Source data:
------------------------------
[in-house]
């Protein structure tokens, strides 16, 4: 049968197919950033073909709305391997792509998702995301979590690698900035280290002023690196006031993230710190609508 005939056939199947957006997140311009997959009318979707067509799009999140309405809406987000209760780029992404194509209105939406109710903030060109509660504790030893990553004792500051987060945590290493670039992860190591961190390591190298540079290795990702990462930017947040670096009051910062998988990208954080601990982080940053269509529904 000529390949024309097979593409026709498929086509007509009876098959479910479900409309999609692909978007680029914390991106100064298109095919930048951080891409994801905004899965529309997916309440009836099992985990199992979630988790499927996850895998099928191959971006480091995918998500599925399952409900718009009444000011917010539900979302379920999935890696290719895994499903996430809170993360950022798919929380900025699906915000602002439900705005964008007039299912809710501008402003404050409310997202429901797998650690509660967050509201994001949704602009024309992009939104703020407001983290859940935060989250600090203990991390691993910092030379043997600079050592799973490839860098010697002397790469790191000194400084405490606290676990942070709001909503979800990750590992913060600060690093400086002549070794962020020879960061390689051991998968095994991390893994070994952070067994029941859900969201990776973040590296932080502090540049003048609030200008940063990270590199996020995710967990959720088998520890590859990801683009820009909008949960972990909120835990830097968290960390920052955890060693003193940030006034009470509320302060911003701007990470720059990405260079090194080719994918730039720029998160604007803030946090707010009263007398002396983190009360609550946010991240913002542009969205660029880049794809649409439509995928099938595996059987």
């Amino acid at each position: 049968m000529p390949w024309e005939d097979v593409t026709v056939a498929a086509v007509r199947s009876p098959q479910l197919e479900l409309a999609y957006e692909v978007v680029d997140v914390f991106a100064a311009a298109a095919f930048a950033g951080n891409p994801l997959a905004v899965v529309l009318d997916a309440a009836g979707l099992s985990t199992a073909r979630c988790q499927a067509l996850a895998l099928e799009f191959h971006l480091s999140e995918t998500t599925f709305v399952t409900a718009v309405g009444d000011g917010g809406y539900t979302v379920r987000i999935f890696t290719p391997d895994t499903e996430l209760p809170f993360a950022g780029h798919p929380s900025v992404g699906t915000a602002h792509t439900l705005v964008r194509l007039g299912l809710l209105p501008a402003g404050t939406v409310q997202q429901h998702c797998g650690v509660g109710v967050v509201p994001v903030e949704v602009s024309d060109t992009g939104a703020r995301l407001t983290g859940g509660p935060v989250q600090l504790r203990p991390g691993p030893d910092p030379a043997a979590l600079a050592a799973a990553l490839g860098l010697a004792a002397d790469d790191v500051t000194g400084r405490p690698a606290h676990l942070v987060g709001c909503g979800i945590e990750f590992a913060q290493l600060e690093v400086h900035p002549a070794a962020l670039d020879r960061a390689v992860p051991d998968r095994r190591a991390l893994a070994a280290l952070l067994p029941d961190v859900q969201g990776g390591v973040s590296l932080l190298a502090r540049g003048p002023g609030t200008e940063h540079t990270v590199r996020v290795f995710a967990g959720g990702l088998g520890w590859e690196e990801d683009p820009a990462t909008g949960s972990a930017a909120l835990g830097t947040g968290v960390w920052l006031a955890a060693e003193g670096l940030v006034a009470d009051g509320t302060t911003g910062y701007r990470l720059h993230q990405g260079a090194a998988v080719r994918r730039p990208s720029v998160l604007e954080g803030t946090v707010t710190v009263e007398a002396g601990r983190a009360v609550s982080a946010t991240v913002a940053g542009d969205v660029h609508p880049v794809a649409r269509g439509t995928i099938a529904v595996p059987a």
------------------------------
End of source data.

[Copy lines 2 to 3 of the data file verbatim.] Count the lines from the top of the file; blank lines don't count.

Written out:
């Protein structure tokens, strides 16, 4: 049968197919950033073909709305391997792509998702995301979590690698900035280290002023690196006031993230710190609508 005939056939199947957006997140311009997959009318979707067509799009999140309405809406987000209760780029992404194509209105939406109710903030060109509660504790030893990553004792500051987060945590290493670039992860190591961190390591190298540079290795990702990462930017947040670096009051910062998988990208954080601990982080940053269509529904 000529390949024309097979593409026709498929086509007509009876098959479910479900409309999609692909978007680029914390991106100064298109095919930048951080891409994801905004899965529309997916309440009836099992985990199992979630988790499927996850895998099928191959971006480091995918998500599925399952409900718009009444000011917010539900979302379920999935890696290719895994499903996430809170993360950022798919929380900025699906915000602002439900705005964008007039299912809710501008402003404050409310997202429901797998650690509660967050509201994001949704602009024309992009939104703020407001983290859940935060989250600090203990991390691993910092030379043997600079050592799973490839860098010697002397790469790191000194400084405490606290676990942070709001909503979800990750590992913060600060690093400086002549070794962020020879960061390689051991998968095994991390893994070994952070067994029941859900969201990776973040590296932080502090540049003048609030200008940063990270590199996020995710967990959720088998520890590859990801683009820009909008949960972990909120835990830097968290960390920052955890060693003193940030006034009470509320302060911003701007990470720059990405260079090194080719994918730039720029998160604007803030946090707010009263007398002396983190009360609550946010991240913002542009969205660029880049794809649409439509995928099938595996059987």
């Amino acid at each position: 049968m000529p390949w024309e005939d097979v593409t026709v056939a498929a086509v007509r199947s009876p098959q479910l197919e479900l409309a999609y957006e692909v978007v680029d997140v914390f991106a100064a311009a298109a095919f930048a950033g951080n891409p994801l997959a905004v899965v529309l009318d997916a309440a009836g979707l099992s985990t199992a073909r979630c988790q499927a067509l996850a895998l099928e799009f191959h971006l480091s999140e995918t998500t599925f709305v399952t409900a718009v309405g009444d000011g917010g809406y539900t979302v379920r987000i999935f890696t290719p391997d895994t499903e996430l209760p809170f993360a950022g780029h798919p929380s900025v992404g699906t915000a602002h792509t439900l705005v964008r194509l007039g299912l809710l209105p501008a402003g404050t939406v409310q997202q429901h998702c797998g650690v509660g109710v967050v509201p994001v903030e949704v602009s024309d060109t992009g939104a703020r995301l407001t983290g859940g509660p935060v989250q600090l504790r203990p991390g691993p030893d910092p030379a043997a979590l600079a050592a799973a990553l490839g860098l010697a004792a002397d790469d790191v500051t000194g400084r405490p690698a606290h676990l942070v987060g709001c909503g979800i945590e990750f590992a913060q290493l600060e690093v400086h900035p002549a070794a962020l670039d020879r960061a390689v992860p051991d998968r095994r190591a991390l893994a070994a280290l952070l067994p029941d961190v859900q969201g990776g390591v973040s590296l932080l190298a502090r540049g003048p002023g609030t200008e940063h540079t990270v590199r996020v290795f995710a967990g959720g990702l088998g520890w590859e690196e990801d683009p820009a990462t909008g949960s972990a930017a909120l835990g830097t947040g968290v960390w920052l006031a955890a060693e003193g670096l940030v006034a009470d009051g509320t302060t911003g910062y701007r990470l720059h993230q990405g260079a090194a998988v080719r994918r730039p990208s720029v998160l604007e954080g803030t946090v707010t710190v009263e007398a002396g601990r983190a009360v609550s982080a946010t991240v913002a940053g542009d969205v660029h609508p880049v794809a649409r269509g439509t995928i099938a529904v595996p059987a």